Is it safe to eat bacon after the use by date? (3 risks)
In this article, we will discuss whether it is safe to eat bacon after the use-by date, what are the risks of eating expired bacon, when should you not eat expired bacon and how can you reduce the risks of eating bacon after the use-by date.
Bacon is a processed pork product widely consumed in Western countries. The factors that limit the shelf life of bacon and other pork products are, in addition to microbial spoilage, lipid oxidation.
Is it safe to eat bacon after the use by date?
Yes, it is safe to eat bacon after the use-by date, unless it is spoiled. In general, foods are safe to eat after the use-by date, as this labelling refers to the quality of the product and not to its safety (1).
If the bacon has been stored unopened and under proper storage conditions at all times and no signs of spoilage are noticeable in the product, bacon can be safely consumed after the use-by date.
The main microorganisms related to bacon are psychrotrophic bacteria, moulds and yeasts (4). Spoilage in bacon is readily noticeable by the presence of off-odours due to either microbial or chemical reactions leading to rancidity (3).
As a consequence, the rejection of foods by consumers in retail stores often occurs before it is considered unsafe to eat due to the growth of microorganisms (2).
When is bacon not safe to eat?
Bacon is not safe to eat when signs of spoilage are noticeable. Possible indications that bacon is spoiled are (3, 4, 5):
- The presence of off-odours and off-flavours, such as rancid, soapy, cardboard-like, putrid, oxidised, metallic and bitter
- The presence of slime or yeasty biofilm on the surface of the product
- Discolouration, such as loss of redness or appearance of a greenish pigment
- Growth of yeast or mould
- Production of gas with swelling of the package
- Leakage of juices
What are the risks of bacon after the use-by date?
A relevant risk of eating expired bacon is a foodborne illness. Bacon is susceptible to contamination by many pathogenic microorganisms, including Escherichia coli, Salmonella, yeasts and moulds and has caused many food outbreaks.
The risks of eating bacon after the use-by date are summarised in the table below (2, 3, 4, 5, 6):
|Foodborne infection occurs through the ingestion of food containing a high number of microorganisms or parasites, which invade the gastric system and other organs of the host, causing damage||Possible symptoms of a foodborne infection are diarrhoea (bloody/ watery), vomiting, fever, headache, dehydration, meningitis, and infection in the urinary and respiratory tract. Severe cases can lead to hospitalisation and death. Ingestion of parasites can lead to gastrointestinal symptoms, loss of weight and growth retardation|
|Food poisoning occurs due to the ingestion of toxins produced by a microorganism, such as the toxin from Staphylococcus (7), and mycotoxins, produced by fungi||Possible symptoms of poisoning by microbial toxins are vomiting, diarrhoea, fever and hallucinations. In the long term, the ingestion of mycotoxins causes damage to the kidneys, liver and immune system|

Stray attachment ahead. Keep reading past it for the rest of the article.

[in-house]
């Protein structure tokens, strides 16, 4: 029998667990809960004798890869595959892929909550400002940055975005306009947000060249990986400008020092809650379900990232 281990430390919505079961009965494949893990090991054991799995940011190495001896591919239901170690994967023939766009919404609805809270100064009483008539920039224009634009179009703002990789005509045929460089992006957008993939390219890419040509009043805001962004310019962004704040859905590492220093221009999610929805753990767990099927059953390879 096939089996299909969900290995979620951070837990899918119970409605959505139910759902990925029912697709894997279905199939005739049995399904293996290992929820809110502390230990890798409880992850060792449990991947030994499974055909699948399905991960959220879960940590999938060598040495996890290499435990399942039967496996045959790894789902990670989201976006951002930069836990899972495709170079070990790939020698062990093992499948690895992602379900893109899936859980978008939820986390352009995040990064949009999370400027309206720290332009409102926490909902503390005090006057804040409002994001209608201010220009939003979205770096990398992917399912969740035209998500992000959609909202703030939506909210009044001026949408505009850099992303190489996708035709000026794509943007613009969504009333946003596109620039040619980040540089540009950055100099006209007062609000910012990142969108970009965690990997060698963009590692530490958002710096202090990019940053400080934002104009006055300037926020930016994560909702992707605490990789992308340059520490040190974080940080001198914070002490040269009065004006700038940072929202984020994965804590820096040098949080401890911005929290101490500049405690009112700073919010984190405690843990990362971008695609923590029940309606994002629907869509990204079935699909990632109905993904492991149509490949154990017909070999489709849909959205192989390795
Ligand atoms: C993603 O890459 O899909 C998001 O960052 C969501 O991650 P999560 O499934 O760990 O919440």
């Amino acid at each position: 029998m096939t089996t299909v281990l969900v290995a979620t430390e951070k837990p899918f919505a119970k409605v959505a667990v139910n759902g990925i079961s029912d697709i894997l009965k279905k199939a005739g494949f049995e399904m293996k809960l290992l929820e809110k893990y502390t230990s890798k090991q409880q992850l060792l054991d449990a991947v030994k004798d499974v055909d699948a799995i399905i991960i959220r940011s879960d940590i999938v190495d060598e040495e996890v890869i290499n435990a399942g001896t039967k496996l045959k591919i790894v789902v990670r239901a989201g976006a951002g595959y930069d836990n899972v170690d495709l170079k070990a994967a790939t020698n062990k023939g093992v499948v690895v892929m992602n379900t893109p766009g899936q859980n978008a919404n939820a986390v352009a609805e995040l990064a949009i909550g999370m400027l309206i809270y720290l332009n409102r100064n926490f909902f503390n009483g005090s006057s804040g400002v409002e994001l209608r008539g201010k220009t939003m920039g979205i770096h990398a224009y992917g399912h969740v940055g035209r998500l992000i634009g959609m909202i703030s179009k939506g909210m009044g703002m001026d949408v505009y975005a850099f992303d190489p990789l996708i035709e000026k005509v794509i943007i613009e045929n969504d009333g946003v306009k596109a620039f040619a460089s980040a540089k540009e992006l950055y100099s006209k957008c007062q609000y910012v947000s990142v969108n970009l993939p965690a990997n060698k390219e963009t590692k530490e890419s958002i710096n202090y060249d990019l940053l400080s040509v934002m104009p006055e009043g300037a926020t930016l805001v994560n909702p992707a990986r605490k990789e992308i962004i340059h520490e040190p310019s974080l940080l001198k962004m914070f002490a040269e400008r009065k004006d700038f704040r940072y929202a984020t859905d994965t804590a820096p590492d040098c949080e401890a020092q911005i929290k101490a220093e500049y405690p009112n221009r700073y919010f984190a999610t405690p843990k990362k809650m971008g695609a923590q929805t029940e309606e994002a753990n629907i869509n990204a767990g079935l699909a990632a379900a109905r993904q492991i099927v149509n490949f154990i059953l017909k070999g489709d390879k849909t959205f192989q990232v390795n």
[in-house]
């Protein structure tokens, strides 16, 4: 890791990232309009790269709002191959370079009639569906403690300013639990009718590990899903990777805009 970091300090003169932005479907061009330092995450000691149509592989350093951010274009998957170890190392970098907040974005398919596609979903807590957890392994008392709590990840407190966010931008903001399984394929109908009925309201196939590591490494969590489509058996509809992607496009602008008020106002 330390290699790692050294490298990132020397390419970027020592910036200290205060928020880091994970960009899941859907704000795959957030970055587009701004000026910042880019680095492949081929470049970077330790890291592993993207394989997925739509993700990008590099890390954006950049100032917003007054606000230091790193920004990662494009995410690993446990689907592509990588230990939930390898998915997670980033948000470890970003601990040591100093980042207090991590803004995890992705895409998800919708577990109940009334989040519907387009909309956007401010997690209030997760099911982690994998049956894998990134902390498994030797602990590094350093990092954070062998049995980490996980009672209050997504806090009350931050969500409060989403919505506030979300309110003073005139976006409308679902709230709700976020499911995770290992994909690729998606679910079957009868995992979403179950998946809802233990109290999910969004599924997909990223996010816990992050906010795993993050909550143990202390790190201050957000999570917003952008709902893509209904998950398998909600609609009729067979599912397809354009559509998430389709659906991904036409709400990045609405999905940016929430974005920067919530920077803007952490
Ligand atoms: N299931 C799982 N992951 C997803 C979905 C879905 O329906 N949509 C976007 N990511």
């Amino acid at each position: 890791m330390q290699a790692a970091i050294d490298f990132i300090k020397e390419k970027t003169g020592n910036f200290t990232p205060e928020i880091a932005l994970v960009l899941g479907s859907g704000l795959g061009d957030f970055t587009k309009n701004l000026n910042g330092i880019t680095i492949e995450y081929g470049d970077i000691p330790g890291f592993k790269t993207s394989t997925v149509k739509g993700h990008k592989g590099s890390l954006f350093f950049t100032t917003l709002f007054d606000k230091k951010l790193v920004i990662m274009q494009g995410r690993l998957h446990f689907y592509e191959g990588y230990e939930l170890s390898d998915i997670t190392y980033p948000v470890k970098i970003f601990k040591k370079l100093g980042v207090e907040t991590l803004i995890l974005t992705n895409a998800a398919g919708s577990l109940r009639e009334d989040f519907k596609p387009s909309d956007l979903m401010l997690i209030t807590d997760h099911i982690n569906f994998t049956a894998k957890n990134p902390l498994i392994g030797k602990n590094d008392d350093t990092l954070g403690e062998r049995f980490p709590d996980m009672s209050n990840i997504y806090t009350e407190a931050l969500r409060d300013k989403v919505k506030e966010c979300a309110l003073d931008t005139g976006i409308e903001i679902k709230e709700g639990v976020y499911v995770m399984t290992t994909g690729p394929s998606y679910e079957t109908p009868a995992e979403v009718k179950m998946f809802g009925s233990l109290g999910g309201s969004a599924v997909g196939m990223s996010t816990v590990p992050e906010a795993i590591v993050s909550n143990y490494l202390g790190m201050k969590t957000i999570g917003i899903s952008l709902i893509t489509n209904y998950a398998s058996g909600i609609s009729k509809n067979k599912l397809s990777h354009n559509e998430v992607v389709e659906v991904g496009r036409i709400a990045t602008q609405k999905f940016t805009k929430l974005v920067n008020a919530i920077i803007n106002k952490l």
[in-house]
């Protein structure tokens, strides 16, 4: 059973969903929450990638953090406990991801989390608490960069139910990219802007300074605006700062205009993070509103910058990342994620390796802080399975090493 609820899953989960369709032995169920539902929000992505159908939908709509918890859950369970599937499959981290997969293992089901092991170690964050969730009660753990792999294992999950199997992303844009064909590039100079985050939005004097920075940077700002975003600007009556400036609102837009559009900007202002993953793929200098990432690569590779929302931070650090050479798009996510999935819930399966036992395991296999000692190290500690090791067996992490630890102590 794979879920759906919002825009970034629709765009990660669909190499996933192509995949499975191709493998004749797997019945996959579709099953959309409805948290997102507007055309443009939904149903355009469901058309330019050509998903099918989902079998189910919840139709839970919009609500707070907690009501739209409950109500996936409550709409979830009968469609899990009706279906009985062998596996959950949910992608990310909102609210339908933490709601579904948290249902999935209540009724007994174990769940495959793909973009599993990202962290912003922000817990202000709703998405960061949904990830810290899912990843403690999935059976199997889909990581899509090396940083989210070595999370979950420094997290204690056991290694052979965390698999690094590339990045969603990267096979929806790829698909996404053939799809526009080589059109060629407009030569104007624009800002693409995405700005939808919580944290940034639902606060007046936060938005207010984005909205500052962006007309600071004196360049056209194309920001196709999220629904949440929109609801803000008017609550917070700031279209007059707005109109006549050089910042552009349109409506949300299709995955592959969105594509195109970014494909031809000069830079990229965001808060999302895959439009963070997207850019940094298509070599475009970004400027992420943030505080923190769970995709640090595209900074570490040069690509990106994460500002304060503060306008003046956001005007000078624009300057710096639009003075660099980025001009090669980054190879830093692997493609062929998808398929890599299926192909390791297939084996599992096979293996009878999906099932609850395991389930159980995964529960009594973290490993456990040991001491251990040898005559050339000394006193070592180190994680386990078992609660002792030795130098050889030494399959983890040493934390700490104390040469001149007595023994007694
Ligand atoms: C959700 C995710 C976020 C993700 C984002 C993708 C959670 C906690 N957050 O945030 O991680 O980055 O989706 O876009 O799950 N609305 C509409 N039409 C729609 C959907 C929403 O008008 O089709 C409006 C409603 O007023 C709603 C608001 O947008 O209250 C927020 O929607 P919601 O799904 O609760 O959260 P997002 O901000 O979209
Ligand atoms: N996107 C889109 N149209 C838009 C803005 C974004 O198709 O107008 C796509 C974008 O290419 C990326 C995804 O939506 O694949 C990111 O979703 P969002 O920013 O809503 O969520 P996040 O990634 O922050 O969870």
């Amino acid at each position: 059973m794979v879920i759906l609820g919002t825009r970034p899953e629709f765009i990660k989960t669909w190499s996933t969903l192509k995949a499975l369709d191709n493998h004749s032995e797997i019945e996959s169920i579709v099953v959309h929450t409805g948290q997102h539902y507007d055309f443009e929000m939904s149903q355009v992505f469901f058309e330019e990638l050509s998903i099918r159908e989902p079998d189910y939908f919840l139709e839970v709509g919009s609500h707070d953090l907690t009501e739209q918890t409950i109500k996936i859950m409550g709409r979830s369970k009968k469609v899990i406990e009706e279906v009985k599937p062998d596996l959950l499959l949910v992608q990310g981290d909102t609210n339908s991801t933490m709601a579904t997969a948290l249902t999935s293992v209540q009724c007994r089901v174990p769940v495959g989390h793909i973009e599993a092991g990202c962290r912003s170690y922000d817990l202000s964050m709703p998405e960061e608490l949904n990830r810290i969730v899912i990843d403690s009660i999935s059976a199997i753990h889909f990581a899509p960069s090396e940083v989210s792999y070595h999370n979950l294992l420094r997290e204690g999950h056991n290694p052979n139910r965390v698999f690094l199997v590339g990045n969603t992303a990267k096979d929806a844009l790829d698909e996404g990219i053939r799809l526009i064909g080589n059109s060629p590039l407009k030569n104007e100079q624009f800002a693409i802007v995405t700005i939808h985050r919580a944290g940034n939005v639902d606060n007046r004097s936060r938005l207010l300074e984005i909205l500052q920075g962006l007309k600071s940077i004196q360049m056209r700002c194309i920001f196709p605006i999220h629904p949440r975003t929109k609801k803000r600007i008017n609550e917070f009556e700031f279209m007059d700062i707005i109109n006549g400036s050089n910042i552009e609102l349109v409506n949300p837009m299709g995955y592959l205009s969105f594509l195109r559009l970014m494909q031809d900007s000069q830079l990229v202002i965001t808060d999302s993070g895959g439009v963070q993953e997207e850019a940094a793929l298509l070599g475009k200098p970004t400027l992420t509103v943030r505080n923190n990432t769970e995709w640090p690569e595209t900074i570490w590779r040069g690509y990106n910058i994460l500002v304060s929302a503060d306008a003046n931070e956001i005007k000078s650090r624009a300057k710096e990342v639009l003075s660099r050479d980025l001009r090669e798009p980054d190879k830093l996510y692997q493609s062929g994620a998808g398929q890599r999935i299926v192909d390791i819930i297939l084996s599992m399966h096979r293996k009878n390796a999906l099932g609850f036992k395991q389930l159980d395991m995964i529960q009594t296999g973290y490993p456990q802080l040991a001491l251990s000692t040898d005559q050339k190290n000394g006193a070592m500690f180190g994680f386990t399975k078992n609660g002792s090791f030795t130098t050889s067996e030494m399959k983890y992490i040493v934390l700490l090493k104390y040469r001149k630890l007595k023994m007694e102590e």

|Bacon contains a high amount of unsaturated fatty acids which undergo oxidative reactions, generating oxidation products, which are mutagenic and cytotoxic||The ingestion of oxidative compounds, such as peroxides and aldehydes causes inflammatory processes in the body, leading to diseases in the long-term. A higher risk of cardiovascular disease, Alzheimer’s disease and premature ageing is a consequence of the ingestion of oxidised lipids|
How to reduce the risks of bacon after use-by date?
To reduce the risks of eating bacon after the use-by date, you should cook the bacon to a temperature of 165 °F (74 °C) or above. Cooking can effectively reduce the microbial contamination of the food in addition to partially destroying toxins (4, 6, 7).
Eating pork products after their expiration date is always a risk and therefore you should inspect the bacon thoroughly before cooking and eating it. Discard the bacon if you notice any signs of spoilage.
A study showed that meat products at sale in supermarkets presented a high microbial contamination at the end of their expiration date and many samples were above the considered safe for consumption (2).
How to increase the shelf life of bacon?
To increase the shelf life of bacon, consider buying vacuum-packed bacon or products packed under modified atmosphere packaging. The products have a limited concentration of oxygen in their packaging (3, 4, 6).
The reduction of the concentration of oxygen can reduce the rate of lipid oxidation and prolong the shelf life. However, these products are not safe from spoilage by bacteria, such as lactic acid bacteria, which causes slime (4).
Another alternative is to freeze the bacon. Freezing can effectively increase the shelf life of meat products, as it halts the development of microorganisms and limits the oxidative processes (3, 4, 6).
In this article, we discussed whether it is safe to eat bacon after the use-by date, what are the risks of eating expired bacon, when should you not eat expired bacon and how to increase the safety of eating expired bacon.
To prevent possible health damage due to the ingestion of oxidised fats from expired bacon, I recommend including fresh vegetables in your meal.
Fresh vegetables, especially coloured ones, contain antioxidant compounds which counteract the oxidative stress caused by old fats. My favourites are tomatoes and broccoli, which make a good combination with bacon.
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Usda.gov. [cited 2023 Oct 31]. Available from: https://www.fsis.usda.gov/food-safety/safe-food-handling-and-preparation/food-safety-basics/food-product-dating
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